The subsequent course of the war elucidated one thing, that a “thousand-year Reich”  could in reality just last a little over 12 years; that much became very clear when Soviet Katyusha rockets began hammering down on Berlin, battering the once great capital of The Reich into smithereens. My aerial view of the city was a little better than no view at all, most of the time it felt like staring down a chimney. When the dust settled, there were more Russian Tanks in Berlin than there were houses left standing. As I made my departure, the melody of the Soviet National Anthem reached my ears on account of the millions of soldiers chanting it all over the city. Germany had fallen.


It’s a bleak, unforgiving December night, I stand alone in the Red Square. A light breeze blows from the north, sending a chill down my spine, on top of the Kremlin, the Red flag flutters with the gust. I catch the faint tune of the Soviet Anthem playing somewhere in the distance, just like it was all those years ago in Berlin. Faint as it may be, the words are still anything but obscure:

An unbreakable union of free republics,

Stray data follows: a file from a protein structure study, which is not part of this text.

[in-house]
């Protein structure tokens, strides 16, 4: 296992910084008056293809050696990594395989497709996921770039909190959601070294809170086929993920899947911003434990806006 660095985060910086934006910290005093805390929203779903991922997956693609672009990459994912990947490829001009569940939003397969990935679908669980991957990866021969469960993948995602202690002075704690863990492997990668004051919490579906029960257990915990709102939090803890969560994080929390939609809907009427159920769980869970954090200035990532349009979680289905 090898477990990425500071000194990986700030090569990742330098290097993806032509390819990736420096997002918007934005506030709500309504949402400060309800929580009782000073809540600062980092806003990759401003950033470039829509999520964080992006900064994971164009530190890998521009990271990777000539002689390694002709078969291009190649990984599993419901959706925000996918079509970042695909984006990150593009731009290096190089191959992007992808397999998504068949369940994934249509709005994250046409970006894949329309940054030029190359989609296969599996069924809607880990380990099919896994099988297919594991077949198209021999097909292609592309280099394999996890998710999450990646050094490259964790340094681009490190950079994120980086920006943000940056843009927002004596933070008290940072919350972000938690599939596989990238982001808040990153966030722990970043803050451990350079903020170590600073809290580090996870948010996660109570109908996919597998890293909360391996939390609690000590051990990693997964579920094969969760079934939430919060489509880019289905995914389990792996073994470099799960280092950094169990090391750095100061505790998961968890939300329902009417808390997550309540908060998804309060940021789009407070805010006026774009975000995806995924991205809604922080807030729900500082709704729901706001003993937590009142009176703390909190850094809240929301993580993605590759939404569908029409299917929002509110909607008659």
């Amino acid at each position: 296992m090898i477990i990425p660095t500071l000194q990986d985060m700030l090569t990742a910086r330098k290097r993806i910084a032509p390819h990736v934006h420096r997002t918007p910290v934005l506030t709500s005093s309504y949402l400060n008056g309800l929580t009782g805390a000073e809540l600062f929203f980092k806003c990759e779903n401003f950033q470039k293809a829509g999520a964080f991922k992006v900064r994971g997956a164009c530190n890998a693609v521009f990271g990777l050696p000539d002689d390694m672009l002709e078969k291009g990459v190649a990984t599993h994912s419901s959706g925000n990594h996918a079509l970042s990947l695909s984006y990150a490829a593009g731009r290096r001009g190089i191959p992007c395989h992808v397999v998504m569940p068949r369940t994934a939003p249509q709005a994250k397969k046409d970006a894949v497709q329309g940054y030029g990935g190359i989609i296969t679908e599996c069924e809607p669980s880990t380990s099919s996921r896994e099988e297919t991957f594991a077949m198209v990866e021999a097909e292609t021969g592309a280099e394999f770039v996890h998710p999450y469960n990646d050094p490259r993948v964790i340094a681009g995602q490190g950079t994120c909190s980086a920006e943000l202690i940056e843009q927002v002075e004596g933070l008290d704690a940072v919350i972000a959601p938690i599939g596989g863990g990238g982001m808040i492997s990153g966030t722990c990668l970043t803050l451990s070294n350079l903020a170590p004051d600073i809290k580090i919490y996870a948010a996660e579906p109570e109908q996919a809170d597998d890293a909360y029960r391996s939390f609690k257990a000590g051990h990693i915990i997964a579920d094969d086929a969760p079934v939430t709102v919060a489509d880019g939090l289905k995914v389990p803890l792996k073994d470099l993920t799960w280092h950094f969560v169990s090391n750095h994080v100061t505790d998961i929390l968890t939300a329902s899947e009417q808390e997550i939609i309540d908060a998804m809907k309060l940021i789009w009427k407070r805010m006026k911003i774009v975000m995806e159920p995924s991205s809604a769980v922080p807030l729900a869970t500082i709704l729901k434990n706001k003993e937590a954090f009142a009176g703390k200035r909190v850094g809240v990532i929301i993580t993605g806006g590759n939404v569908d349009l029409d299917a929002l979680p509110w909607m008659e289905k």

Great Rus’ united forever.
Long live the creation of the will of the people,
The united, mighty Soviet Union!”

— the moniker of the flag bearers of communism, it can be heard all too well, as clear as the boreal sky. Until suddenly it can’t. The anthem has ended, and as if right on cue, the clock atop the Kremlin informs everyone that it is midnight. The flag is steadily lowered and ever so gently, it disappears from my line of sight. And just like that, one of the most powerful political entities to ever exist becomes just another record in the pages of history. A sombre mood falls over Moscow. Decades of unprecedented geopolitical tension, a conflict of ideology and a struggle for global influence more titanic than any we’ve ever witnessed brought to an abrupt halt and an indignant end.

I begin walking towards the time machine and on my way there, on the TV screens lining the shops by the streets, I catch a glimpse of the cheering crowds in the Western Bloc nations celebrating this historic moment. I arrive at the destined place where the machine rests and once again re-embark upon my journey across time. My travel hasn’t yet ended, it has only just begun.


I met a traveller from an antique land
Who said: Two vast and trunkless legs of stone
Stand in the desert. Near them, on the sand,
Half sunk, a shattered visage lies, whose frown,
And wrinkled lip, and sneer of cold command,
Tell that its sculptor well those passions read
Which yet survive, stamped on these lifeless things,
The hand that mocked them and the heart that fed:
And on the pedestal these words appear:
“My name is Ozymandias, king of kings:
Look on my works, ye Mighty, and despair!’
Nothing beside remains. Round the decay
Of that colossal wreck, boundless and bare
The lone and level sands stretch far away.

– Percy Shelley, “Ozymandias”